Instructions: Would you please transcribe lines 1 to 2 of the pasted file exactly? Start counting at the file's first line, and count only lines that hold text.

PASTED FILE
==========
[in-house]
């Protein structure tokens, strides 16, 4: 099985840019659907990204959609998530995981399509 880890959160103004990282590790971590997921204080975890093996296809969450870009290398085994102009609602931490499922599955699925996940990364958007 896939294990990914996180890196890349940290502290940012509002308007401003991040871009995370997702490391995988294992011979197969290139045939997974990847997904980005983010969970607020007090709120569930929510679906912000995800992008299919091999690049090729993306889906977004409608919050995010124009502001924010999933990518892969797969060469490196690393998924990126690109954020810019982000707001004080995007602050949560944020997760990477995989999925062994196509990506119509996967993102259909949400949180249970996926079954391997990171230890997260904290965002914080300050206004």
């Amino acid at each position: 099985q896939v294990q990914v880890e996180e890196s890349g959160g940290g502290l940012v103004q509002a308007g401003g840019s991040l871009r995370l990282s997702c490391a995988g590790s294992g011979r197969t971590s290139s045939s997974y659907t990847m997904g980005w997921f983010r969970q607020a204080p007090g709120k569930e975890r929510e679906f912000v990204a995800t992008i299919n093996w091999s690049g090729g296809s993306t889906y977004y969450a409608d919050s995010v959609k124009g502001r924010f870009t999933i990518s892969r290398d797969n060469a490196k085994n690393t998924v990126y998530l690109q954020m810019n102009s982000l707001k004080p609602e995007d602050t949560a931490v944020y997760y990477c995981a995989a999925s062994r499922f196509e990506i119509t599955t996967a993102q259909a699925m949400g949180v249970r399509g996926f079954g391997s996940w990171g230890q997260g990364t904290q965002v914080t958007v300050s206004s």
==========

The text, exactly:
[in-house]
């Protein structure tokens, strides 16, 4: 099985840019659907990204959609998530995981399509 880890959160103004990282590790971590997921204080975890093996296809969450870009290398085994102009609602931490499922599955699925996940990364958007 896939294990990914996180890196890349940290502290940012509002308007401003991040871009995370997702490391995988294992011979197969290139045939997974990847997904980005983010969970607020007090709120569930929510679906912000995800992008299919091999690049090729993306889906977004409608919050995010124009502001924010999933990518892969797969060469490196690393998924990126690109954020810019982000707001004080995007602050949560944020997760990477995989999925062994196509990506119509996967993102259909949400949180249970996926079954391997990171230890997260904290965002914080300050206004």